Jon was witty and opinionated
and I’m sure God needed advice,
maybe not quite the way he would like.
I know God is smiling right now for he knows Jon’s the guardian angel
of his son’s Hayden and little Jon.
Jon turned into quite a horseman
he won ribbons & medals and such
with his stallion he rode in many contests.
Big Jon & his wife mentored young children
and showed them the way that was best.
He was tough when he needed but a gentle cream puff
with a heart pure as gold.
He was diagnosed with cancer 2 years ago
and fought that big battle with gust.
With surgeries and trials and ups and downs
he fought till the very end
but we all know cancer doesn’t play fair.
Jon’s funeral and celebration of life was today.
He planned his day to the “T”.
He shared heartfelt messages to his family and friends
with a chuckle and grin to the end.
His funeral was befitting a cowboy,
his rider less horse pranced proud.
With his boots in the stirrups
we all stood with pride to have known him
that he had touched us so deep in our soul.
Big Jon left quite a legacy,
a wife, two fine sons, family and friends.
God has seen that he has joined his and my father
and I’m sure they‘re telling some tales
as they all ride the happy trails.
December 14, 1962 – January 17, 2015
by Cathy Rollison-Krist
Below is a poem “Four Little Words” by Jay Snider a Cowboy poet that I feel sums up Big Jon, my dad and Jon’s dad to a tee. Mr Snider has graciously given me permission to post his wonderful poem. Thank you Jay for your nice little note.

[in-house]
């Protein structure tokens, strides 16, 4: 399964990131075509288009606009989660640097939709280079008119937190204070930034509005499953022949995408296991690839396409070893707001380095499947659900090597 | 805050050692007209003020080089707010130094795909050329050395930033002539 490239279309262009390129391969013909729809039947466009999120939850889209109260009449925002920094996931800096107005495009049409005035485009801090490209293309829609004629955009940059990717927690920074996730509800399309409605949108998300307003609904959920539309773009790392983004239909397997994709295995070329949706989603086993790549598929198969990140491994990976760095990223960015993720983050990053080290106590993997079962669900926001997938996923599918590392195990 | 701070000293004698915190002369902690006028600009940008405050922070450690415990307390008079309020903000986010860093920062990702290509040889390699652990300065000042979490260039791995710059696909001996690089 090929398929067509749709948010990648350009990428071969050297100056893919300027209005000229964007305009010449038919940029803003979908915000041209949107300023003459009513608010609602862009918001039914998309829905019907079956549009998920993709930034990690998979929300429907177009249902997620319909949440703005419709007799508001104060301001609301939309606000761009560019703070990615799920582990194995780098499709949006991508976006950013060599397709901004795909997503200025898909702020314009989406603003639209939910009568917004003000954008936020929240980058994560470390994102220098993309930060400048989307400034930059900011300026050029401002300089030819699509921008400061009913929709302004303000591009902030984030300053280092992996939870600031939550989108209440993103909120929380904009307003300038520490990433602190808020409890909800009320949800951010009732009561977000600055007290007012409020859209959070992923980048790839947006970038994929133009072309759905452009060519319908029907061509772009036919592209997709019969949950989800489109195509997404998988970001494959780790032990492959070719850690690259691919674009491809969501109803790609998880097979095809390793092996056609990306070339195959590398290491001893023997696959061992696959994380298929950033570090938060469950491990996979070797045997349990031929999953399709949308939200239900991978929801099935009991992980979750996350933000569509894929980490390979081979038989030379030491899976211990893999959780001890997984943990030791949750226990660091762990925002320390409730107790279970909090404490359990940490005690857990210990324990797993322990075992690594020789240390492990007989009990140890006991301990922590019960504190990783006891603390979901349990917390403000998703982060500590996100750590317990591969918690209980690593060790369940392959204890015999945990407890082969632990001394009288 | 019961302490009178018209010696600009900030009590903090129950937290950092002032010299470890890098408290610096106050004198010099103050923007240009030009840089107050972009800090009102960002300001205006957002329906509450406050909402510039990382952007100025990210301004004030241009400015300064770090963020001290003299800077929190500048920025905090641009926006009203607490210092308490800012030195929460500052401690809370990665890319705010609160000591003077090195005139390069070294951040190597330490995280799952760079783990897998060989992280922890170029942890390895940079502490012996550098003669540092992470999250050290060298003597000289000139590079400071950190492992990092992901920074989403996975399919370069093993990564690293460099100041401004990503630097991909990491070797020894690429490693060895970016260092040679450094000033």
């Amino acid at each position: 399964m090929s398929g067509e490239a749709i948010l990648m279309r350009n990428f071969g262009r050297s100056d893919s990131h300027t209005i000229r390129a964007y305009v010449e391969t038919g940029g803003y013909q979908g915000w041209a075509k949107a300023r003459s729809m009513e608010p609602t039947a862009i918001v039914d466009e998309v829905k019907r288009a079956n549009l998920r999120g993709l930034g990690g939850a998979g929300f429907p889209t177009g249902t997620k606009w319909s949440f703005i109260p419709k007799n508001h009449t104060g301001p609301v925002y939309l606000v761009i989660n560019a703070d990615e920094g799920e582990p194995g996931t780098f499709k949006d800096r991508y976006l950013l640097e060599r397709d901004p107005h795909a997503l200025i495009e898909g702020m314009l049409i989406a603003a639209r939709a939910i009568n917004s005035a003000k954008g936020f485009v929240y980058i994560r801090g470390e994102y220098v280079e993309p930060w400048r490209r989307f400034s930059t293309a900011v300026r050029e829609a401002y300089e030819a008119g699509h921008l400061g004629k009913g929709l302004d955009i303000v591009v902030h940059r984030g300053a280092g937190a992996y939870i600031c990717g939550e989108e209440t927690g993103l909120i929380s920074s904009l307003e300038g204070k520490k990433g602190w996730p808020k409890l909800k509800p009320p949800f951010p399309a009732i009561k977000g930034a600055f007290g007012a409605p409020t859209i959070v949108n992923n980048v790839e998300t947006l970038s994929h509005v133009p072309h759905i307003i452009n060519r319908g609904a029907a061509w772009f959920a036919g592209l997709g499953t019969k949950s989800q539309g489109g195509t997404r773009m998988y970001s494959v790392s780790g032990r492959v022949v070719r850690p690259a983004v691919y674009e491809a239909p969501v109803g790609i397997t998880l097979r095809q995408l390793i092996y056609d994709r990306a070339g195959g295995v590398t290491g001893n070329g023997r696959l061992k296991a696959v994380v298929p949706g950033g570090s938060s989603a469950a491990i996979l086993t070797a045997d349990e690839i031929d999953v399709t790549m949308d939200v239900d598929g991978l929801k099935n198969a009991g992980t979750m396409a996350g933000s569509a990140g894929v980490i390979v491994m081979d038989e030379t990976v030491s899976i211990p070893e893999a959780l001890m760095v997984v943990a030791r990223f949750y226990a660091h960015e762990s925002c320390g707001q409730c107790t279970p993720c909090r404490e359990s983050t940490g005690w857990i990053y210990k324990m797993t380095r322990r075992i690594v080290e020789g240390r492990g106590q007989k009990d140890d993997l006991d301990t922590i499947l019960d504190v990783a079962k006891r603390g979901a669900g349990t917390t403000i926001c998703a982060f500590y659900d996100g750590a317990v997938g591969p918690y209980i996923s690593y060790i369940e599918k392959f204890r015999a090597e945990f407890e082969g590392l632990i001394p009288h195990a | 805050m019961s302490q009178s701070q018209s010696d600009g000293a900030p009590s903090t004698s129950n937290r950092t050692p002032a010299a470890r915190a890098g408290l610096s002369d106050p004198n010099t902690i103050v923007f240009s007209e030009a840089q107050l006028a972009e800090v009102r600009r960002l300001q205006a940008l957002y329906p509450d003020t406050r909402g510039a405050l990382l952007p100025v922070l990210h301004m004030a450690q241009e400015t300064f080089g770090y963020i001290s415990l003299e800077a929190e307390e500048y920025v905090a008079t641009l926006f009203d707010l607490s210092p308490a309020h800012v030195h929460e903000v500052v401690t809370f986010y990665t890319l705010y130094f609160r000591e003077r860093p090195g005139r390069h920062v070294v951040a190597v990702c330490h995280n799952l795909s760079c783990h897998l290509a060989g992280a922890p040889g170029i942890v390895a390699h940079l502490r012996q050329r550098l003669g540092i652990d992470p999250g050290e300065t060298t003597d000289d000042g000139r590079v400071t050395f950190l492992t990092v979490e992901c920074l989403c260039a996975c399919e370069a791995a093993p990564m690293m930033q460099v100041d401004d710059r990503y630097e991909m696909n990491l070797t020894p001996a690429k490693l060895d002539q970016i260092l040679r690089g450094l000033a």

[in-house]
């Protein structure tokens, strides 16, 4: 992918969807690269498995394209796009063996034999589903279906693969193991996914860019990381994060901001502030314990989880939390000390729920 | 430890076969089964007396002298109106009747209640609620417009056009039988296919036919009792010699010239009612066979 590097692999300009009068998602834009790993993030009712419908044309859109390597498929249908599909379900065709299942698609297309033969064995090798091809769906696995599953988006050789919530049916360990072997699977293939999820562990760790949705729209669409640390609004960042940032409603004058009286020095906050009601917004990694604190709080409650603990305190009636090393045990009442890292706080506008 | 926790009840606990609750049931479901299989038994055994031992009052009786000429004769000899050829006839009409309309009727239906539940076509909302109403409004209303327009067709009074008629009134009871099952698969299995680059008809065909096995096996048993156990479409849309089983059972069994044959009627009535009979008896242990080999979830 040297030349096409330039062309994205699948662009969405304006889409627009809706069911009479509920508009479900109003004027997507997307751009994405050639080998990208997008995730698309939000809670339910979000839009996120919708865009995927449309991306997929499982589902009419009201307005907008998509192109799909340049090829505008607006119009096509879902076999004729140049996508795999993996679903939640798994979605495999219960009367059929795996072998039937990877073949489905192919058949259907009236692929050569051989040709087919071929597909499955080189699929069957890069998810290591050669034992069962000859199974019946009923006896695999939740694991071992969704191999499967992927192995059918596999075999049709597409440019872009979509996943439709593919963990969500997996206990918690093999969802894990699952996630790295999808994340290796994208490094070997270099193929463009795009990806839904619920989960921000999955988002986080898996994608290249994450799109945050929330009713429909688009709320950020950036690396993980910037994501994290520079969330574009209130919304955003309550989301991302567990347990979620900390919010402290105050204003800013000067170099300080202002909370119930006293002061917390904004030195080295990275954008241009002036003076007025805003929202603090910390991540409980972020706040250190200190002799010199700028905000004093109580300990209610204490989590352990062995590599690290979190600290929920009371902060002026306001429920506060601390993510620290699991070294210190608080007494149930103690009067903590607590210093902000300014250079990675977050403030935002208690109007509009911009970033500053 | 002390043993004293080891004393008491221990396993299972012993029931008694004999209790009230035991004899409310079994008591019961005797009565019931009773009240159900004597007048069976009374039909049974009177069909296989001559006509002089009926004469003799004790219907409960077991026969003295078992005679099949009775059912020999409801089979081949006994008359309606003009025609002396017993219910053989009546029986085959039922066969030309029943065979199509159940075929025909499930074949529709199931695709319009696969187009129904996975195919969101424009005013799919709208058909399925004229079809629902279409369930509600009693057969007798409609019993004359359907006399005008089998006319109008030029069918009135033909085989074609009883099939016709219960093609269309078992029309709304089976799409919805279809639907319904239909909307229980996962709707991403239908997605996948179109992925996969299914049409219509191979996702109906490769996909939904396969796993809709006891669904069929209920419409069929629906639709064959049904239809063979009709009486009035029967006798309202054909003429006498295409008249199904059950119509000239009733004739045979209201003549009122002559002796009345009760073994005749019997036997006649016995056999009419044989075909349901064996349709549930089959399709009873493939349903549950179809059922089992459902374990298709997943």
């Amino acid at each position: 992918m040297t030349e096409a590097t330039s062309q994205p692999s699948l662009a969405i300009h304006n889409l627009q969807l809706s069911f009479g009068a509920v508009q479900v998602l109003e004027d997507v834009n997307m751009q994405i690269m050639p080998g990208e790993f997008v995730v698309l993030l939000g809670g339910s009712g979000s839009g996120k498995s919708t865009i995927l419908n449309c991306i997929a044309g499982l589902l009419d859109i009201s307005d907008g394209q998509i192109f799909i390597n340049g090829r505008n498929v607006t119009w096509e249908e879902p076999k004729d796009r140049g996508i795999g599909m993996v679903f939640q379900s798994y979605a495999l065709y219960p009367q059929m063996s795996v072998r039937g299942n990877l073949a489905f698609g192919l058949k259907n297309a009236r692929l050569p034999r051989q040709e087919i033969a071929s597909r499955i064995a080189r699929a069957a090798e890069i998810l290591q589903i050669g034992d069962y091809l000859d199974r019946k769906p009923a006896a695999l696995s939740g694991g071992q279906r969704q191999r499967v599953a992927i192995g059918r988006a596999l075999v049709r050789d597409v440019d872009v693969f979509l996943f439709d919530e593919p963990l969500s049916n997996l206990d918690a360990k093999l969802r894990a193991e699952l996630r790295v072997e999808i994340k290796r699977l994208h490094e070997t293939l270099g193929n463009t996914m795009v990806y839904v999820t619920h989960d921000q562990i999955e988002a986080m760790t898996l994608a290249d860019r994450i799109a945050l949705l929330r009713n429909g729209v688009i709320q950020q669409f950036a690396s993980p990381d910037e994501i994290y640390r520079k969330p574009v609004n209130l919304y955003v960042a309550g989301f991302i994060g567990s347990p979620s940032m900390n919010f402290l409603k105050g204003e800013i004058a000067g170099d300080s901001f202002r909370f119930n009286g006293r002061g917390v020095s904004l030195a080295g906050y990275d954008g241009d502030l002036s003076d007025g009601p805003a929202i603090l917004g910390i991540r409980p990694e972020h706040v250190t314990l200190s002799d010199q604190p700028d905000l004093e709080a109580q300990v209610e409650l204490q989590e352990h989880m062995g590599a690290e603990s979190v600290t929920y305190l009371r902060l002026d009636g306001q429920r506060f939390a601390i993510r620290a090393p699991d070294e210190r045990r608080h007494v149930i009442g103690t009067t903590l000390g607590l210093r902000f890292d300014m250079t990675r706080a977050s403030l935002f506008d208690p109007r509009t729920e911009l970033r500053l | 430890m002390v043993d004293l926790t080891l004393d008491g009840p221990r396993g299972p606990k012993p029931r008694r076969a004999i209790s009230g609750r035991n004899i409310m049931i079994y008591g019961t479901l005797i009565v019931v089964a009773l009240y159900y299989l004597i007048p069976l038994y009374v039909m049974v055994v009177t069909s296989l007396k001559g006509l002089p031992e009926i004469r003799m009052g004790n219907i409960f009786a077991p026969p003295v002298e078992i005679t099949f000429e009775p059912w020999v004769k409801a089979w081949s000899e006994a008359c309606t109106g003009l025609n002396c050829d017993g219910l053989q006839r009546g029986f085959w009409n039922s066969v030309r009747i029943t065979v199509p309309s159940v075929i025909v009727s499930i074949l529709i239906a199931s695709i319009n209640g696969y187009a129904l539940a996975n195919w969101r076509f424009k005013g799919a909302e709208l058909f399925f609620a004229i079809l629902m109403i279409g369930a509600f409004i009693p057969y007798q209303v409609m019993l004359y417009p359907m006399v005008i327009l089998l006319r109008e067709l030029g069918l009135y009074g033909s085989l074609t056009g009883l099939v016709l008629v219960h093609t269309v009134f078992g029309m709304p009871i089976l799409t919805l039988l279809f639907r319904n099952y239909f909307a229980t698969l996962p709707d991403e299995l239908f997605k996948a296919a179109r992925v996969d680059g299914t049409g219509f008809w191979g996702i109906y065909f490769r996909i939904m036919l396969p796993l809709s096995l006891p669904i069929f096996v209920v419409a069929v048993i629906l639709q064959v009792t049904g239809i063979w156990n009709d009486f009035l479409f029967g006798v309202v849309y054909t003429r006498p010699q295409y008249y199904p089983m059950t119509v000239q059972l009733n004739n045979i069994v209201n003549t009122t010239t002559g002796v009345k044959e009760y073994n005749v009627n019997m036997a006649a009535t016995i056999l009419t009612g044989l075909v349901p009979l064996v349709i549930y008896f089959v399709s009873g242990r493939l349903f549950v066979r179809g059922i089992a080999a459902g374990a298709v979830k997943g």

Four Little Words- By Jay Snider
Four little words have stuck in my mind
From the time I was just a small child
“There’s a good feller” is what he would say
When he talked of the men he admired
I remember those men he talked about
Sure ‘nuff cowboys, tough, but kind
They said what they meant and meant what they said
These men are getting’ harder to find
“There’s a good feller,” meant he was true to his word
That’s all you expect of a man
You knew for sure he was proud to meet you
By the genuine shake of his hand
“There’s a good feller,” meant you could depend
On this man no matter the task
Never got too tough, too cold, or too late
For his help, all you need do is ask
“There’s a good feller,” meant he had a light hand
Be it with horses or cattle or crew
He spent most of his life learning this cowboy trade
And he’d be honored to teach it to you
“There’ a good feller” meant don’t ask him to do
What ain’t on a true and honest track
He knows it’s easier to keep a good reputation
Than it is to try to build one back
“There’s a good feller,” meant he’s a fair minded man
He helped write cowboyin’s unwritten laws
He won’t ask you to do what he wouldn’t do
Yet knows, at times, the short end you’ll draw
“There’s a good feller,” meant, when he’s down on his luck
He can still hold his head way up high
‘Cause he did his best and gave it his all
He knows with faith and God’s help he’ll get by
“There’s a good feller”, just four little words
And their meaning won’t run all that deep
But when Dad would use ‘em to describe certain men
You knew they were at the top of the heap
“There’s a good feller”, just four little words
But they’ve always been favorites of mine
If after my trails end, my name’s brought up
“There’s a good feller” would suit me just fine
© Jay Snider, All rights reserved
Jay Snider gives permission for the use of this poem for a personal ceremony. You can email Jay.
Please give the author credit when reciting or printing this poem